CELACantaron Clarito

Hugo Chávez created the Community of Latin American and Caribbean States (CELAC) as a friendly forum to protect Venezuela from external pressure. These days, the body won’t even hold a meeting if Nicolás Maduro convenes it.

Nicolás Maduro can’t catch a break: Kicked out of Mercosur, clashing with our Colombian neighbors, sanctioned by the U.S. and criticized even by Ecuadorean President Lenin Moreno.

No wonder the guy’s hurting for some “international solidarity,” and desperate to rekindle some of Chávez’s old integrationist magic. Specifically, Maduro’s been trying to convene a special summit of the Community of Latin American and Caribbean States (CELAC). This OAS-minus-the-U.S.-and-Canada parapeto was one of Chávez’s darlings, and Maduro wants it to convene on one condition: do it behind closed doors.

Recently appointed Foreign Minister Jorge Arreaza recently met with his Salvadoran counterpart Hugo Martínez to make the arrangements, because El Salvador holds the pro-tempore presidency of the CELAC.

A few days later, Martinez made this announcement:

I can communicate that, at this time, there’s no consensus on holding an extraordinary summit about the Venezuelan case and, therefore CELAC wouldn’t celebrate such a special summit.

The keyword here is “consensus”. Given CELAC’s internal rules, all decisions require consensus among its members — they don’t go for this imperialist “voting” or “majority” thing at all.

Argentina and Panama sent delegations led by junior officials.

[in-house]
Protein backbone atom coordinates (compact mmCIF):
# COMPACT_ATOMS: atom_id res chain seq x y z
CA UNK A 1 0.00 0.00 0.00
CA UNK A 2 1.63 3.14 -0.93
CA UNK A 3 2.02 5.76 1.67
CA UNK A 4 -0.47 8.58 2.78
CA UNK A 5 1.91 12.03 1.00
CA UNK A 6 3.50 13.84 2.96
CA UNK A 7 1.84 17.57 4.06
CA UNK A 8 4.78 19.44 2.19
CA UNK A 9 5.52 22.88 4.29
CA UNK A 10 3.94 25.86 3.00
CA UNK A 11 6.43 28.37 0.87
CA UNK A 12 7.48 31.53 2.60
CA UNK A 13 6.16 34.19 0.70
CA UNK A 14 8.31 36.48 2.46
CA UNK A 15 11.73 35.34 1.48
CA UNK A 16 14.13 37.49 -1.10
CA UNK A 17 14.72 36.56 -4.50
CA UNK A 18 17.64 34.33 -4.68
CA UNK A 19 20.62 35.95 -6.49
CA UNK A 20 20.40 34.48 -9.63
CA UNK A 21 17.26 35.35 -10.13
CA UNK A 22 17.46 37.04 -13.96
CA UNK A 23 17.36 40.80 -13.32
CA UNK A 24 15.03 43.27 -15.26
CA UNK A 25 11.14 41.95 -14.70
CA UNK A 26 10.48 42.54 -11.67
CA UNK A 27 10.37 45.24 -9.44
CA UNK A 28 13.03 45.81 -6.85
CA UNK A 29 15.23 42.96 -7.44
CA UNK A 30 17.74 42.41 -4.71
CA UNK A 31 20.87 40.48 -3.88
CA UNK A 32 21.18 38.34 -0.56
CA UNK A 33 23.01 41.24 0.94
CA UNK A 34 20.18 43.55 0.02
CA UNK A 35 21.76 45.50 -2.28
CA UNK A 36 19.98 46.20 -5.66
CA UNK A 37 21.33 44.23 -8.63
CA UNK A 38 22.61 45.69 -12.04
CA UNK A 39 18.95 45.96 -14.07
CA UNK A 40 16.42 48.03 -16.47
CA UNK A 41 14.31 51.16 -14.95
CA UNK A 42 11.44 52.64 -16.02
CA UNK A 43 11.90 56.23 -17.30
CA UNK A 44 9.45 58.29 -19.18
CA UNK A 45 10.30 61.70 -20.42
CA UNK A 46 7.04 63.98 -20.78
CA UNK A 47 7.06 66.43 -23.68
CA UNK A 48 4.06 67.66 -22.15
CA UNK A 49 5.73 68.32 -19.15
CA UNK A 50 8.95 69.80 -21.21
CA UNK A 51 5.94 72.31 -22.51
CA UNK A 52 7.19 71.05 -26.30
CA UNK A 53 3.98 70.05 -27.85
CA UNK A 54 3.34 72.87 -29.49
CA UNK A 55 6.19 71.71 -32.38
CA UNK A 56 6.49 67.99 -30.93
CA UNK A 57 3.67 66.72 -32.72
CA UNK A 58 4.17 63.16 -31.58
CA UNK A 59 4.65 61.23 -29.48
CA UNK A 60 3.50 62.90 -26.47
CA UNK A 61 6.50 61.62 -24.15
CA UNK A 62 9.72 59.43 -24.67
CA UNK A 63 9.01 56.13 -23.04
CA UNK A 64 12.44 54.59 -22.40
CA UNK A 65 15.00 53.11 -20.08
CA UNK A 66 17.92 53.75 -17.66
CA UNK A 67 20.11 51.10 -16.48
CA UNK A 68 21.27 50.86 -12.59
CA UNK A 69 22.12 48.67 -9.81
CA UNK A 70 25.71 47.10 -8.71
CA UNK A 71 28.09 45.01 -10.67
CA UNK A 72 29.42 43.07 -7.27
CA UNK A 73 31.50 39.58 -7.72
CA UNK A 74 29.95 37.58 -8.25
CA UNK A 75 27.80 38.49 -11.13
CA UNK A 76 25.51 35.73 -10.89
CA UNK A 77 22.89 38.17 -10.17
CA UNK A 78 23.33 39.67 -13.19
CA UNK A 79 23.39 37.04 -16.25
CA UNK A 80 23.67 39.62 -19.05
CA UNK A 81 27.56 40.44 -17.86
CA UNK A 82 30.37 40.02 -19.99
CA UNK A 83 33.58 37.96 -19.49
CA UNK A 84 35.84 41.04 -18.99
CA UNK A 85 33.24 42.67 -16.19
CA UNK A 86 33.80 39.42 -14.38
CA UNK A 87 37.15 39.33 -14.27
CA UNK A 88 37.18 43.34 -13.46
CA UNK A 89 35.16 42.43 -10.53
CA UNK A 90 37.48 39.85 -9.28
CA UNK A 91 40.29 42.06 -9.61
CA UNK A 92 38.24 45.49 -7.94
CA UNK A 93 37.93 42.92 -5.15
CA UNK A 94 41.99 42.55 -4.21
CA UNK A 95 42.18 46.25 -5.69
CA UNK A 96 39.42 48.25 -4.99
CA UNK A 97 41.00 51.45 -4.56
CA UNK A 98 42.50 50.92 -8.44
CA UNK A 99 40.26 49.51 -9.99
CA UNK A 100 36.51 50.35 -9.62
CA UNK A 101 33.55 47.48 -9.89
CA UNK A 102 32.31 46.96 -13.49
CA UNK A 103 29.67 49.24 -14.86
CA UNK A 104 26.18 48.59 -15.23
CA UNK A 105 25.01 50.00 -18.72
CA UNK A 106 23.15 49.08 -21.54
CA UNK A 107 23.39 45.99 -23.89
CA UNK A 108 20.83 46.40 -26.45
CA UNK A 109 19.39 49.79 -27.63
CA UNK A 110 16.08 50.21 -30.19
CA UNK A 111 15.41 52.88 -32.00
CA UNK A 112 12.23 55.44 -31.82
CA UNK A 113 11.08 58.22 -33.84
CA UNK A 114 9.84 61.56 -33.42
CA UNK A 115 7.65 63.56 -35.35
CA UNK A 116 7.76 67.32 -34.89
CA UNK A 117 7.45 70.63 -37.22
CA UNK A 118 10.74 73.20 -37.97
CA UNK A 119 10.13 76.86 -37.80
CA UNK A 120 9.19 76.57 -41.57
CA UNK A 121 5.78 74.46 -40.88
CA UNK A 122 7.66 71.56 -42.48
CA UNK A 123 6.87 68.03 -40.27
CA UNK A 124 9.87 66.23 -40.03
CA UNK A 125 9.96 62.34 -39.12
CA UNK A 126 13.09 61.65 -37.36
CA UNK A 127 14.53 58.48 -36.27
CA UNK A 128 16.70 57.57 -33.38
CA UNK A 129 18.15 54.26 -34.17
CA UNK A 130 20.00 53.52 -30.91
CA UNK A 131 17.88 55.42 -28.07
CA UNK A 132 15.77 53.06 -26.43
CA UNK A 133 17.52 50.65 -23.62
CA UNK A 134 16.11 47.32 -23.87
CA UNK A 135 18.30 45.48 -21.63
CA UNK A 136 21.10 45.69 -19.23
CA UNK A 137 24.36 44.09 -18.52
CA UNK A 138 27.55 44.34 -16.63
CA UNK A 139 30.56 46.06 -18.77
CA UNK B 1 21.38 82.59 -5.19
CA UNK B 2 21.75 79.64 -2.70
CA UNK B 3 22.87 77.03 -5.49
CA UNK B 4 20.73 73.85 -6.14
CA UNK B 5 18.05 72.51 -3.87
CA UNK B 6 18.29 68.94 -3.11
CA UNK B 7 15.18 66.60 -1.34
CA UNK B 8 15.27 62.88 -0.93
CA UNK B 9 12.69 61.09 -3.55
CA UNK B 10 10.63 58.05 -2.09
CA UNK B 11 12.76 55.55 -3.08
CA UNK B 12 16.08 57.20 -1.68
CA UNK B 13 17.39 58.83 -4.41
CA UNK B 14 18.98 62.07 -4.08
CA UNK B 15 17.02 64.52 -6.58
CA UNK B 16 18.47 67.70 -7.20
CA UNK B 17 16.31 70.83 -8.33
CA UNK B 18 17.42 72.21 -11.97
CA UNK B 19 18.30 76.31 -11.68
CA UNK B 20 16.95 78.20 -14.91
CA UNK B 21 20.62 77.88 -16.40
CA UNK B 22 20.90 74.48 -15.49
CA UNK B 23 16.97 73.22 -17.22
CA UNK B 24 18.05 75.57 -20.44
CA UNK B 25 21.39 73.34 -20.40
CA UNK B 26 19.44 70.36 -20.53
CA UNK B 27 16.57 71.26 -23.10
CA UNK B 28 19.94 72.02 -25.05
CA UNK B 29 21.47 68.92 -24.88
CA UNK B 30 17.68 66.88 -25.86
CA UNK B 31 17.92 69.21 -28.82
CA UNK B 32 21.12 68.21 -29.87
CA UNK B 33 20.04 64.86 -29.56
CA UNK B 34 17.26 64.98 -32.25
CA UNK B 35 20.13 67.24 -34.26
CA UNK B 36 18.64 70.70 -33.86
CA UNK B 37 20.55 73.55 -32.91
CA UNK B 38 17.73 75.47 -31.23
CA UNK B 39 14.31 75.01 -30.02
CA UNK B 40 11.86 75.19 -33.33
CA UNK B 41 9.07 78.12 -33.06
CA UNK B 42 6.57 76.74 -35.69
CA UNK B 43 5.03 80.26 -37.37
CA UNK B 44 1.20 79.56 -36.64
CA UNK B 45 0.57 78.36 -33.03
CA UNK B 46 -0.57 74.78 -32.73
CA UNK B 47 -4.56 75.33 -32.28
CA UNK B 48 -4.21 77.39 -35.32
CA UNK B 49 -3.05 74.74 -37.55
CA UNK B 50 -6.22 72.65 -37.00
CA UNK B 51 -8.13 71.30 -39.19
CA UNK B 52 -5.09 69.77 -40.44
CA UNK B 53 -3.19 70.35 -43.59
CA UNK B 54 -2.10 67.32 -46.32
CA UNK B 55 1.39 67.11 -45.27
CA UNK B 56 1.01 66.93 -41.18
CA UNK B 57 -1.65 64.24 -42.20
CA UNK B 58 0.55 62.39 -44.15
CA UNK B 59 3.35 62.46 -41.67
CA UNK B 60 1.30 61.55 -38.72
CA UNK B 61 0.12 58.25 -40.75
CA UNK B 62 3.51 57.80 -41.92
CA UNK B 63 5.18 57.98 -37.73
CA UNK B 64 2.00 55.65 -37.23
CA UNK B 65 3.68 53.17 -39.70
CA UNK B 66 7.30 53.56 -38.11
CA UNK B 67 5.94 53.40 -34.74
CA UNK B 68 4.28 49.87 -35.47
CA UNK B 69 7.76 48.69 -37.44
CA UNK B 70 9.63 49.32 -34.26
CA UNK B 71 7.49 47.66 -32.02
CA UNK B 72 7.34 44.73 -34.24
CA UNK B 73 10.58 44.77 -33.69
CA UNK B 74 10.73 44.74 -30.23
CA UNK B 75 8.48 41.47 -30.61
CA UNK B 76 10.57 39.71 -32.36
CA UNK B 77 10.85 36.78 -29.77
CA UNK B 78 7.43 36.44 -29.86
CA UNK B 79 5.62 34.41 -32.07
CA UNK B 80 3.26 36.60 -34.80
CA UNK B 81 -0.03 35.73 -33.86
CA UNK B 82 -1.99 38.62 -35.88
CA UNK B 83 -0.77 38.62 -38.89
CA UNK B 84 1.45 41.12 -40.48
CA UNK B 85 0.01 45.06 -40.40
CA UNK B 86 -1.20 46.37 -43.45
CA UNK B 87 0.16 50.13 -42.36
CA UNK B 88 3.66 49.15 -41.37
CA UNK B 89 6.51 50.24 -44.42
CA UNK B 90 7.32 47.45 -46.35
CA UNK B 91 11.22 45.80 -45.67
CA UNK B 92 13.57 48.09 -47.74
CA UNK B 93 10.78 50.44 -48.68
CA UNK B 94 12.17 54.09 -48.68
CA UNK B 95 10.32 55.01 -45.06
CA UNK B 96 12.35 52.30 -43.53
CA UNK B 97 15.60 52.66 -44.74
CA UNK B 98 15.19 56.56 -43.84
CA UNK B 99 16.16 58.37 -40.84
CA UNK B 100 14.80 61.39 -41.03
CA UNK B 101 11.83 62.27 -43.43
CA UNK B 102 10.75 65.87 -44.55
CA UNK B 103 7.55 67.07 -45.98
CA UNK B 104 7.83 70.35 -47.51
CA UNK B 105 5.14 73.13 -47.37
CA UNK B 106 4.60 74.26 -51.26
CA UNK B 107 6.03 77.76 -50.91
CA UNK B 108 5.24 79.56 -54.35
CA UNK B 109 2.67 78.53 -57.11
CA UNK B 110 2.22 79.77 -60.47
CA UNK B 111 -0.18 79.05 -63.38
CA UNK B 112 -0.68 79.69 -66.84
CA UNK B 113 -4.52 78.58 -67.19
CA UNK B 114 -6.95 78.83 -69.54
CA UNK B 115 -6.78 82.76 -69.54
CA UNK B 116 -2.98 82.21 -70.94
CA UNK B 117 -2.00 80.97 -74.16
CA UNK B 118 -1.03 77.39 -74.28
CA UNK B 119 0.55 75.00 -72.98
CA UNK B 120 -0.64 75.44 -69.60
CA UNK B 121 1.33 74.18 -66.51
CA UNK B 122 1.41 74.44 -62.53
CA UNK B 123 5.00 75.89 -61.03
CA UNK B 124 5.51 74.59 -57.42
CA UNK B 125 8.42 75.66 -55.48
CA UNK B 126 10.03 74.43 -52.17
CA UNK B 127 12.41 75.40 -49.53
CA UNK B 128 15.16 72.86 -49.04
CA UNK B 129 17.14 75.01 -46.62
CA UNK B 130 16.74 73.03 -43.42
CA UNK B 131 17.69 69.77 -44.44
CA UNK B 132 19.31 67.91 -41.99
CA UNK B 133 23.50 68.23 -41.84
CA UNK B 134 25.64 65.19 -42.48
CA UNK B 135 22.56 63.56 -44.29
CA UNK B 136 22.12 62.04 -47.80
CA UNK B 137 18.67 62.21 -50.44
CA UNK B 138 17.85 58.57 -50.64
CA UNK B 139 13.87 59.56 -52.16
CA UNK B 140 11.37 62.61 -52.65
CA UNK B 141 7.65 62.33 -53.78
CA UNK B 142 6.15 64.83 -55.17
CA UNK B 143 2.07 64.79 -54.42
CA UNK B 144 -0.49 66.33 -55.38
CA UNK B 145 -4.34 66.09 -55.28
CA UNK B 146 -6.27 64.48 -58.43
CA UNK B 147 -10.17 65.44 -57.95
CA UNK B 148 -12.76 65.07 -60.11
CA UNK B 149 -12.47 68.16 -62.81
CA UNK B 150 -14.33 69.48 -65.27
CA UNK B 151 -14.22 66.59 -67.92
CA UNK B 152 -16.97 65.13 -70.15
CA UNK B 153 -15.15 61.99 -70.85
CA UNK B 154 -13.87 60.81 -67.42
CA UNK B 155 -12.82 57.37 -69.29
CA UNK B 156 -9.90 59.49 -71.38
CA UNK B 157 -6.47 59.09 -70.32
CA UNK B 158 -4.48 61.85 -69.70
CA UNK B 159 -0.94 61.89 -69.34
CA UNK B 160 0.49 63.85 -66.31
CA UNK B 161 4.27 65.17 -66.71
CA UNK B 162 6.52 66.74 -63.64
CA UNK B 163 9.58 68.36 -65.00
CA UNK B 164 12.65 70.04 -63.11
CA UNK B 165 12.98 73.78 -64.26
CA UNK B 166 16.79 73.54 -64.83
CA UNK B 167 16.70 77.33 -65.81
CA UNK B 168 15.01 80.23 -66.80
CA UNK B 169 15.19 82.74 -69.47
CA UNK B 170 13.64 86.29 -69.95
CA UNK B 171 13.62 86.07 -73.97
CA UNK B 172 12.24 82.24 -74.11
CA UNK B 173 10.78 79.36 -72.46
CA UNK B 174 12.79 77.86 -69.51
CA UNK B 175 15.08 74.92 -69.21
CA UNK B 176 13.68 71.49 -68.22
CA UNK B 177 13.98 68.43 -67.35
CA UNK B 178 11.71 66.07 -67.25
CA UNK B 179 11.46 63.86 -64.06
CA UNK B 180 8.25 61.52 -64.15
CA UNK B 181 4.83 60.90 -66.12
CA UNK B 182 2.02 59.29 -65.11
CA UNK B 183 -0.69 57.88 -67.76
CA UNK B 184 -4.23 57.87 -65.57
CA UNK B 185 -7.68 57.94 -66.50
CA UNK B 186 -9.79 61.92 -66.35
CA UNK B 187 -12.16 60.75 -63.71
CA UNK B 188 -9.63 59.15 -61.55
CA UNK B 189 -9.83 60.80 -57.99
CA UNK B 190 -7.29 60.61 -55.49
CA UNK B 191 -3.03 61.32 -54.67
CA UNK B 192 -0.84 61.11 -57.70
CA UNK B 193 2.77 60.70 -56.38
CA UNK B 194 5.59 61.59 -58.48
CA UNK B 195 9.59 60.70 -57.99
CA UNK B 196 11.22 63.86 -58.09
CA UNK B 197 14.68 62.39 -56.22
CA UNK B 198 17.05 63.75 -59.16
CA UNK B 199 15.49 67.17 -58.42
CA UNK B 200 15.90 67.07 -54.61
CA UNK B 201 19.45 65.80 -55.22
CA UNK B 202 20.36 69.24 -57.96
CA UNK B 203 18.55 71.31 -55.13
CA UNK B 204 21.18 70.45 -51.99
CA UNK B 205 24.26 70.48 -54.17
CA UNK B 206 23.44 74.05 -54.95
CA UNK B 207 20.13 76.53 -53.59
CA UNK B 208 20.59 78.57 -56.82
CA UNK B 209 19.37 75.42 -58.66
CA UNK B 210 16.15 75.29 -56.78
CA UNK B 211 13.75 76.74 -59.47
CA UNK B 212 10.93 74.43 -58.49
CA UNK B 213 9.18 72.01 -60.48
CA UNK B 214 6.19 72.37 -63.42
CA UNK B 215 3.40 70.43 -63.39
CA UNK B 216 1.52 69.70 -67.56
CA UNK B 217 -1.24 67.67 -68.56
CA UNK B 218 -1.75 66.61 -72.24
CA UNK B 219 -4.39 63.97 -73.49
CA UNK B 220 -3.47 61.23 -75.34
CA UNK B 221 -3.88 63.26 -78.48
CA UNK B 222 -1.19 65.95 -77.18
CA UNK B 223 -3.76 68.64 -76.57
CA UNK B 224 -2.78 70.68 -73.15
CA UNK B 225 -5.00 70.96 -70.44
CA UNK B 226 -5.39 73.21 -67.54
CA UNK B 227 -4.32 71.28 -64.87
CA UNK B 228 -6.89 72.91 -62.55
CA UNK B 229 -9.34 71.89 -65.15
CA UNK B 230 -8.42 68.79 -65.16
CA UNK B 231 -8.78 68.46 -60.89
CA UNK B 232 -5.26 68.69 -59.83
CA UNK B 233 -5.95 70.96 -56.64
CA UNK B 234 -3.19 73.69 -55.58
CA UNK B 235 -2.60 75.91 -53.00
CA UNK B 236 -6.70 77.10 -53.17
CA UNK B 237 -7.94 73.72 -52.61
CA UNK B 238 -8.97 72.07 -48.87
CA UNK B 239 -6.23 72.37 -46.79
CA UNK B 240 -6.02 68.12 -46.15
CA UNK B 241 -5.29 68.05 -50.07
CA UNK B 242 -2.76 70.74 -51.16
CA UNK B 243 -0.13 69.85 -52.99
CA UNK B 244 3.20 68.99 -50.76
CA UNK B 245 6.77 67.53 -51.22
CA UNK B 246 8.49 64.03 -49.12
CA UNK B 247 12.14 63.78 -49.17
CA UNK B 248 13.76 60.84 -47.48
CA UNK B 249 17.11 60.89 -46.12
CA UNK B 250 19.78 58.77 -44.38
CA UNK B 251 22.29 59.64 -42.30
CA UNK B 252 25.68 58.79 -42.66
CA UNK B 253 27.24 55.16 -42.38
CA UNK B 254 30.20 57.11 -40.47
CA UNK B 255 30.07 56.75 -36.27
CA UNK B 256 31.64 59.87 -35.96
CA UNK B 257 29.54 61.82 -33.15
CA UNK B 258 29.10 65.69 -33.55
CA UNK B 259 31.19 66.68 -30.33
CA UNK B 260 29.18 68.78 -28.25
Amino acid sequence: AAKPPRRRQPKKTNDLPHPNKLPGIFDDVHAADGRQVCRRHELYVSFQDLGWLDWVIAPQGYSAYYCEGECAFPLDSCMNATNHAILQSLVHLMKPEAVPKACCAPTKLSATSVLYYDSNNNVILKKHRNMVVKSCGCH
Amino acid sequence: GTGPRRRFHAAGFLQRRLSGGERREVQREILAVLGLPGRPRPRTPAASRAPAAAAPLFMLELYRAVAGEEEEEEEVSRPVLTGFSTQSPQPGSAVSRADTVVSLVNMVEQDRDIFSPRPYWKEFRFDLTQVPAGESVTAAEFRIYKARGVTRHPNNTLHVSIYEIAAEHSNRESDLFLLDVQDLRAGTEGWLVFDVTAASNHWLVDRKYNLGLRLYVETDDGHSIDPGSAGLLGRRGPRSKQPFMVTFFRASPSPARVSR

Back in May, the last time CELAC met to talk about Venezuela, seven members decided to not send anyone to the summit at all (Bahamas, Barbados, Brazil, México, Paraguay, Perú and Trinidad & Tobago). Argentina and Panama sent delegations led by junior officials. Even if Salvadoran President Salvador Sánchez Cerén formally opened the meeting himself and Venezuela’s then Foreign Minister (and now Speaker of the Constituyente) Delcy Rodríguez insisted that it was a huge success, nothing concrete came out of the meeting.

Back then, Panamanian Vice-President and Foreign Minister Isabel de Saint Malo called the meeting premature, and expressed concern it could cause a rift between the CELAC and the Organization of American States. (Days earlier the meeting, the B.R. of V. had formally introduced its request to withdraw from the OAS.)

So how isolated is Maduro diplomatically now? So isolated he can’t catch a break even organizations Chávez created specifically to protect Venezuela from international pressure. That’s how isolated he is.